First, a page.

2010 really proved individuals must accept change and be able to adapt to the changes life constantly evolves toward. 21st Century literacy is no longer limited to the ability to read and write. Now the literate person must also be able to adapt and constantly be able to learn and unlearn in order to relearn. Unlearning/relearning and change are difficult concepts because they inherent a sense of loss and me being an emotional person, I grieve each and every ending.

Here are a bunch of pictures of the NYE party my friends The Zand Collective and I rang in 2011 at:

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Fever Ray: Caught a Glimpse Now it Haunts Me

Like everyone else that is obsessed with “seeing” “knowing” “experiencing” the latest trends in music, I sheepishly went to the Fever Ray show at the Henry Fonda Theater in Los Angeles.  I became a fan of The Knife two years before they got big, I’m talking 2004 here, I was in my friends car and he put on Pass This On *I think* and blew my mother fucking mind.  Skip ahead a few years and I am in San Francisco watching The Knife masquerade onstage like they were pre-gaming before an Eyes Wide Shut party.

With all that in mind, and knowing I had class before heading straight to the Fever Ray show, I put together an outfit.  I decided on black Levi skinny jeans, a long sleeve black long sleeve t-shirt, a clashing navy blue jean Brittania jacket with bamboo pockets, black combat boots and the largest crystal necklace I own.  The crystal necklace I wore is great, it thumps against my chest in rhythm with my every move and heart beat.

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THROBBING GRISTLE SAN FRANCISCO TOUR SHOW: I’m on the floor in a burrito coma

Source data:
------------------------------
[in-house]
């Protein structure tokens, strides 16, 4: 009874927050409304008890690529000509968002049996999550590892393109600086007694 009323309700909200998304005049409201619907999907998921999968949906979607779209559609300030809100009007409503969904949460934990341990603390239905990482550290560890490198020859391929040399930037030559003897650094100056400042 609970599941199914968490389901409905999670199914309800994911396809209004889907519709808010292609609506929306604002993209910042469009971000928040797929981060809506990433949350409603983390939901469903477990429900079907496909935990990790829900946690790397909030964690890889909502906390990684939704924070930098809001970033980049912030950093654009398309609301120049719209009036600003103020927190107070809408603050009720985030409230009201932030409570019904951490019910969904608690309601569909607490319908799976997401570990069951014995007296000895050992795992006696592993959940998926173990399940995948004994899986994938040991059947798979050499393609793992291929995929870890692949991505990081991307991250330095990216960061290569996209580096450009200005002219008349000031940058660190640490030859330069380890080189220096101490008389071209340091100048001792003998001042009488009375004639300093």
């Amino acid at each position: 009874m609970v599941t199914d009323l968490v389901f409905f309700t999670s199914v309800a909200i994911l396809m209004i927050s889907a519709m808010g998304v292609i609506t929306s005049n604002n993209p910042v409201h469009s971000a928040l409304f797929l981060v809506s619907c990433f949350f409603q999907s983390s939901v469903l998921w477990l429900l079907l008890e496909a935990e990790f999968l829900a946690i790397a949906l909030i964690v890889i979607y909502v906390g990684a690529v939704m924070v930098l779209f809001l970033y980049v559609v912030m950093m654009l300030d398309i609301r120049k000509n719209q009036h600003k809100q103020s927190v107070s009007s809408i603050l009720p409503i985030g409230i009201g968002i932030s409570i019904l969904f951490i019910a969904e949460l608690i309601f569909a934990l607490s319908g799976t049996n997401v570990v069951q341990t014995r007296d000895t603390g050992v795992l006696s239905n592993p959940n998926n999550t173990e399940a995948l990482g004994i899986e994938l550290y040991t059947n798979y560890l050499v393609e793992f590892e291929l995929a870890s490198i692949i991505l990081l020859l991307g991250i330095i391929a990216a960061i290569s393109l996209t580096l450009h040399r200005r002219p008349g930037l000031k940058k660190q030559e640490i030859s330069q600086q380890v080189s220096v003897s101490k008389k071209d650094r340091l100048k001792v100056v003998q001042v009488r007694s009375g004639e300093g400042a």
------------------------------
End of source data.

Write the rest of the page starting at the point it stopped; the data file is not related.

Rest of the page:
I’m really excited to see Throbbing Gristle play. Everything that has blossomed out of the hateful TG is steadily played on whatever electronic device I see fit to play music. I have never witnessed any of the band members perform anything live so it is going to be a treat to see them together performing once again. A big part of me wonders what financial hardships have accrued because it doesn’t seem likely to me that they’d be on this venture if it wasn’t for the need to make some fast cash. Does anyone know how much Genesis’s surgeries cost? Continue reading


Get jealous, I had a total Roxy Music moment a few weeks ago when Battlehooch played my house, I was fucking wasted with a saxophone blaring in my face!!! I was standing there, my skin melting off my bones from the noise, and ummmmmm, yeah it fucking ruled. Continue reading

Get “Totally Fucked” At Spring Awakening

A couple nights ago I was fortunate enough to go see Spring Awakening at the San Francisco Curran Theatre. The musical is an adaptation of the highly controversial 1890 German play written by Frank Wedekind. In 2007 Spring Awakening won eight Tony Awards, including Best Musical. Spring Awakening features direction by Michael Mayer, choreography by Bill T. Jones, book and lyrics by Steven Sater and a score by Duncan Sheik. The musical has some fundamental differences that majorly alter the motivation and direction of the characters when juxtaposed against the original German text- (what was a rape in the original becomes a consensual sexual act in the American version), but the ideas of struggling for sexual knowledge and identity remain.  In addition, the musical version alows the children characters to break through to a fantasy inner life that the audience views as a series of rock songs making the play even more exciting and relevant to modern American audiences. In the nineties Dunkan Sheik wrote the song “I am barely breathing.